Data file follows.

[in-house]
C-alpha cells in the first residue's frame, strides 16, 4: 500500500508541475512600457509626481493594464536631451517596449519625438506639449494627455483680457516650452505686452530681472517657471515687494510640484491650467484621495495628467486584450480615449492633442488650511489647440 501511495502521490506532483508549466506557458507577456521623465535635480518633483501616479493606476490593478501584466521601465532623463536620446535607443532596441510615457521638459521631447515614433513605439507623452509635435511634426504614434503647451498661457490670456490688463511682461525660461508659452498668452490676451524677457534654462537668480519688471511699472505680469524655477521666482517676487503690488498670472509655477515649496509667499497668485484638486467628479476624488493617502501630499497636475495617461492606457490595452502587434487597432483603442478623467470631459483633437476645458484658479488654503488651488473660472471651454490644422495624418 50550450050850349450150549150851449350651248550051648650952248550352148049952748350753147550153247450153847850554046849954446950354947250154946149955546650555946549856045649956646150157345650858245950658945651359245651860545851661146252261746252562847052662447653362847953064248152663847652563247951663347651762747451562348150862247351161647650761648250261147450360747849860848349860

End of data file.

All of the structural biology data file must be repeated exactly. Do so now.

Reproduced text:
[in-house]
C-alpha cells in the first residue's frame, strides 16, 4: 500500500508541475512600457509626481493594464536631451517596449519625438506639449494627455483680457516650452505686452530681472517657471515687494510640484491650467484621495495628467486584450480615449492633442488650511489647440 501511495502521490506532483508549466506557458507577456521623465535635480518633483501616479493606476490593478501584466521601465532623463536620446535607443532596441510615457521638459521631447515614433513605439507623452509635435511634426504614434503647451498661457490670456490688463511682461525660461508659452498668452490676451524677457534654462537668480519688471511699472505680469524655477521666482517676487503690488498670472509655477515649496509667499497668485484638486467628479476624488493617502501630499497636475495617461492606457490595452502587434487597432483603442478623467470631459483633437476645458484658479488654503488651488473660472471651454490644422495624418 50550450050850349450150549150851449350651248550051648650952248550352148049952748350753147550153247450153847850554046849954446950354947250154946149955546650555946549856045649956646150157345650858245950658945651359245651860545851661146252261746252562847052662447653362847953064248152663847652563247951663347651762747451562348150862247351161647650761648250261147450360747849860848349860